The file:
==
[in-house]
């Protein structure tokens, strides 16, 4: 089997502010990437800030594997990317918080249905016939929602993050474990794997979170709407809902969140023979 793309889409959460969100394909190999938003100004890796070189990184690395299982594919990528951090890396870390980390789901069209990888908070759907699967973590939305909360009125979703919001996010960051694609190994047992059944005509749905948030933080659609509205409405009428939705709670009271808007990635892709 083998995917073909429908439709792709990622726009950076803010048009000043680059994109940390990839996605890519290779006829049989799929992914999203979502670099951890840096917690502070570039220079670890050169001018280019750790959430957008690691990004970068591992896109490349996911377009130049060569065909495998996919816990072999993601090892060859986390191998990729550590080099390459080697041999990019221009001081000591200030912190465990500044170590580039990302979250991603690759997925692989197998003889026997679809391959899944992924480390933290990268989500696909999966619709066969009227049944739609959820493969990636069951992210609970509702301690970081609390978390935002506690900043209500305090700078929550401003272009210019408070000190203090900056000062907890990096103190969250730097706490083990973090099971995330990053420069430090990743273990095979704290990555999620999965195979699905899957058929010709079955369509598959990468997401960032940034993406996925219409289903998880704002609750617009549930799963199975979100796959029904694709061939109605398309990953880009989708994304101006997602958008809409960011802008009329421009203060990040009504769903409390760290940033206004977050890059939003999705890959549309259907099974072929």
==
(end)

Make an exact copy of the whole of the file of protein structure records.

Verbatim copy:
[in-house]
């Protein structure tokens, strides 16, 4: 089997502010990437800030594997990317918080249905016939929602993050474990794997979170709407809902969140023979 793309889409959460969100394909190999938003100004890796070189990184690395299982594919990528951090890396870390980390789901069209990888908070759907699967973590939305909360009125979703919001996010960051694609190994047992059944005509749905948030933080659609509205409405009428939705709670009271808007990635892709 083998995917073909429908439709792709990622726009950076803010048009000043680059994109940390990839996605890519290779006829049989799929992914999203979502670099951890840096917690502070570039220079670890050169001018280019750790959430957008690691990004970068591992896109490349996911377009130049060569065909495998996919816990072999993601090892060859986390191998990729550590080099390459080697041999990019221009001081000591200030912190465990500044170590580039990302979250991603690759997925692989197998003889026997679809391959899944992924480390933290990268989500696909999966619709066969009227049944739609959820493969990636069951992210609970509702301690970081609390978390935002506690900043209500305090700078929550401003272009210019408070000190203090900056000062907890990096103190969250730097706490083990973090099971995330990053420069430090990743273990095979704290990555999620999965195979699905899957058929010709079955369509598959990468997401960032940034993406996925219409289903998880704002609750617009549930799963199975979100796959029904694709061939109605398309990953880009989708994304101006997602958008809409960011802008009329421009203060990040009504769903409390760290940033206004977050890059939003999705890959549309259907099974072929």